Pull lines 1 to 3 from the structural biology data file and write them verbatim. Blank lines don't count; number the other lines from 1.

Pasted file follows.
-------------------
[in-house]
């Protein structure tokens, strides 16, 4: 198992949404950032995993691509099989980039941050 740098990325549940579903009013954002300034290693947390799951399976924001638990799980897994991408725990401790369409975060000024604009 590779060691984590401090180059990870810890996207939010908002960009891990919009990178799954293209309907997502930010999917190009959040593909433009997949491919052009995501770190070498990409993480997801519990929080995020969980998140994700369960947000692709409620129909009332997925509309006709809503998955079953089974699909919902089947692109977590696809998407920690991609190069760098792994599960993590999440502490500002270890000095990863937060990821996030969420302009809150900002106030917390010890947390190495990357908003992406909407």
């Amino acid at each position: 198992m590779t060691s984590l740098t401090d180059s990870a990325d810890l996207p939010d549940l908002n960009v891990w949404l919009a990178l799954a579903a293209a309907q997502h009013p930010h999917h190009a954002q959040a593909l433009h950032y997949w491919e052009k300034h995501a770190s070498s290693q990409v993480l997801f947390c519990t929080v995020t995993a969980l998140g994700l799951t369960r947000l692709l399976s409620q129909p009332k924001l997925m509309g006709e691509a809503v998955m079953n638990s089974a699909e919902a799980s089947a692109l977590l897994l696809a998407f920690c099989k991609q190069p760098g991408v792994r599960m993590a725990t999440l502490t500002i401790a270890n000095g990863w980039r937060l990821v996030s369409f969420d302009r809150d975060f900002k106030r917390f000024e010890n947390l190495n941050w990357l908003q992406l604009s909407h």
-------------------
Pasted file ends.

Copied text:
[in-house]
């Protein structure tokens, strides 16, 4: 198992949404950032995993691509099989980039941050 740098990325549940579903009013954002300034290693947390799951399976924001638990799980897994991408725990401790369409975060000024604009 590779060691984590401090180059990870810890996207939010908002960009891990919009990178799954293209309907997502930010999917190009959040593909433009997949491919052009995501770190070498990409993480997801519990929080995020969980998140994700369960947000692709409620129909009332997925509309006709809503998955079953089974699909919902089947692109977590696809998407920690991609190069760098792994599960993590999440502490500002270890000095990863937060990821996030969420302009809150900002106030917390010890947390190495990357908003992406909407």
């Amino acid at each position: 198992m590779t060691s984590l740098t401090d180059s990870a990325d810890l996207p939010d549940l908002n960009v891990w949404l919009a990178l799954a579903a293209a309907q997502h009013p930010h999917h190009a954002q959040a593909l433009h950032y997949w491919e052009k300034h995501a770190s070498s290693q990409v993480l997801f947390c519990t929080v995020t995993a969980l998140g994700l799951t369960r947000l692709l399976s409620q129909p009332k924001l997925m509309g006709e691509a809503v998955m079953n638990s089974a699909e919902a799980s089947a692109l977590l897994l696809a998407f920690c099989k991609q190069p760098g991408v792994r599960m993590a725990t999440l502490t500002i401790a270890n000095g990863w980039r937060l990821v996030s369409f969420d302009r809150d975060f900002k106030r917390f000024e010890n947390l190495n941050w990357l908003q992406l604009s909407h």